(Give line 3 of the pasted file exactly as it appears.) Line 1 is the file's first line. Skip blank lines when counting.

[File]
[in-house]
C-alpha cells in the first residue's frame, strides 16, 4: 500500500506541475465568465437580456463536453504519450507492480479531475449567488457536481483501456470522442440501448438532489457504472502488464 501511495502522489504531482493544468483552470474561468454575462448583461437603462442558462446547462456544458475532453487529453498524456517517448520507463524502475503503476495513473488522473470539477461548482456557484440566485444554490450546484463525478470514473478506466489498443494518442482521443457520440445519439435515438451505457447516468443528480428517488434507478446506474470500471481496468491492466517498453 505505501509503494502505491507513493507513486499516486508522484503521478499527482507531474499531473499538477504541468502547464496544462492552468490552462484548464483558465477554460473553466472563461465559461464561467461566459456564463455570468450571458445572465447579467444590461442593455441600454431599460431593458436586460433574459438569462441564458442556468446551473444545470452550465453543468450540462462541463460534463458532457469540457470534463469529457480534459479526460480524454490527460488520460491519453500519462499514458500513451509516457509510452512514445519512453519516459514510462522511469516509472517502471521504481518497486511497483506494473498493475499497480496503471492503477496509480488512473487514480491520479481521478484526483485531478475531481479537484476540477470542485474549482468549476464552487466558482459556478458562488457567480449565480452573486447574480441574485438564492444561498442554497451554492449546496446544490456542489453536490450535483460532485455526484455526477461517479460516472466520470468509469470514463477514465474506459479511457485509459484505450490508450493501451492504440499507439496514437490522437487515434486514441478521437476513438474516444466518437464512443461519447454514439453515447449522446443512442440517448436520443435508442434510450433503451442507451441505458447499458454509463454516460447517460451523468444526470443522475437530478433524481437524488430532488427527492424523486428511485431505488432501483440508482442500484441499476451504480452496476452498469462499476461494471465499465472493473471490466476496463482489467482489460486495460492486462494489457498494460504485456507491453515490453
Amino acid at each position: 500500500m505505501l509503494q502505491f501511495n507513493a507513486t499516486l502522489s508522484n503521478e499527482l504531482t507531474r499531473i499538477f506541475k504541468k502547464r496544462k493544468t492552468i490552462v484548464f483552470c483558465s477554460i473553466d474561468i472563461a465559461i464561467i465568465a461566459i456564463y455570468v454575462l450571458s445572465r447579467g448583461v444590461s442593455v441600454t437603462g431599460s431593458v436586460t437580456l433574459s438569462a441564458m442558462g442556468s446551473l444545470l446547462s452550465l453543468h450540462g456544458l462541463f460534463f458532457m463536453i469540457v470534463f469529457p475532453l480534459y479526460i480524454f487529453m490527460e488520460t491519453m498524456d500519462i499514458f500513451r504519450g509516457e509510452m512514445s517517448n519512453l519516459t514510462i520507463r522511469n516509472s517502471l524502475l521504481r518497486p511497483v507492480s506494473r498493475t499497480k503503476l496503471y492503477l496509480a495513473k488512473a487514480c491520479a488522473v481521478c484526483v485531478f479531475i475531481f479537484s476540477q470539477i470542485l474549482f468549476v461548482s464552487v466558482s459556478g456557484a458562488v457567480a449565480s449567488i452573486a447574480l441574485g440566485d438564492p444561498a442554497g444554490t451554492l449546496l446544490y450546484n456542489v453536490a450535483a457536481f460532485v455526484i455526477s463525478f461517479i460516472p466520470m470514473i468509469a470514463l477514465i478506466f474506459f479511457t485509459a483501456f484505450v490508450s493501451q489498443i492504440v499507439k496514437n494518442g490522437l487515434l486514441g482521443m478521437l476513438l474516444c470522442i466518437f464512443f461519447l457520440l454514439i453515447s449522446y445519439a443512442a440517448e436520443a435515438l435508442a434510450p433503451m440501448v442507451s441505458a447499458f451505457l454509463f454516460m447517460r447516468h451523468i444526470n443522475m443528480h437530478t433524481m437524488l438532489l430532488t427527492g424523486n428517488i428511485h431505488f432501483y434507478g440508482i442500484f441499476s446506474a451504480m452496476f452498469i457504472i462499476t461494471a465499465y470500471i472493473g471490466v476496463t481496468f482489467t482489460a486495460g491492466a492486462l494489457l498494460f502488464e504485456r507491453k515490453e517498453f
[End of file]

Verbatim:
Amino acid at each position: 500500500m505505501l509503494q502505491f501511495n507513493a507513486t499516486l502522489s508522484n503521478e499527482l504531482t507531474r499531473i499538477f506541475k504541468k502547464r496544462k493544468t492552468i490552462v484548464f483552470c483558465s477554460i473553466d474561468i472563461a465559461i464561467i465568465a461566459i456564463y455570468v454575462l450571458s445572465r447579467g448583461v444590461s442593455v441600454t437603462g431599460s431593458v436586460t437580456l433574459s438569462a441564458m442558462g442556468s446551473l444545470l446547462s452550465l453543468h450540462g456544458l462541463f460534463f458532457m463536453i469540457v470534463f469529457p475532453l480534459y479526460i480524454f487529453m490527460e488520460t491519453m498524456d500519462i499514458f500513451r504519450g509516457e509510452m512514445s517517448n519512453l519516459t514510462i520507463r522511469n516509472s517502471l524502475l521504481r518497486p511497483v507492480s506494473r498493475t499497480k503503476l496503471y492503477l496509480a495513473k488512473a487514480c491520479a488522473v481521478c484526483v485531478f479531475i475531481f479537484s476540477q470539477i470542485l474549482f468549476v461548482s464552487v466558482s459556478g456557484a458562488v457567480a449565480s449567488i452573486a447574480l441574485g440566485d438564492p444561498a442554497g444554490t451554492l449546496l446544490y450546484n456542489v453536490a450535483a457536481f460532485v455526484i455526477s463525478f461517479i460516472p466520470m470514473i468509469a470514463l477514465i478506466f474506459f479511457t485509459a483501456f484505450v490508450s493501451q489498443i492504440v499507439k496514437n494518442g490522437l487515434l486514441g482521443m478521437l476513438l474516444c470522442i466518437f464512443f461519447l457520440l454514439i453515447s449522446y445519439a443512442a440517448e436520443a435515438l435508442a434510450p433503451m440501448v442507451s441505458a447499458f451505457l454509463f454516460m447517460r447516468h451523468i444526470n443522475m443528480h437530478t433524481m437524488l438532489l430532488t427527492g424523486n428517488i428511485h431505488f432501483y434507478g440508482i442500484f441499476s446506474a451504480m452496476f452498469i457504472i462499476t461494471a465499465y470500471i472493473g471490466v476496463t481496468f482489467t482489460a486495460g491492466a492486462l494489457l498494460f502488464e504485456r507491453k515490453e517498453f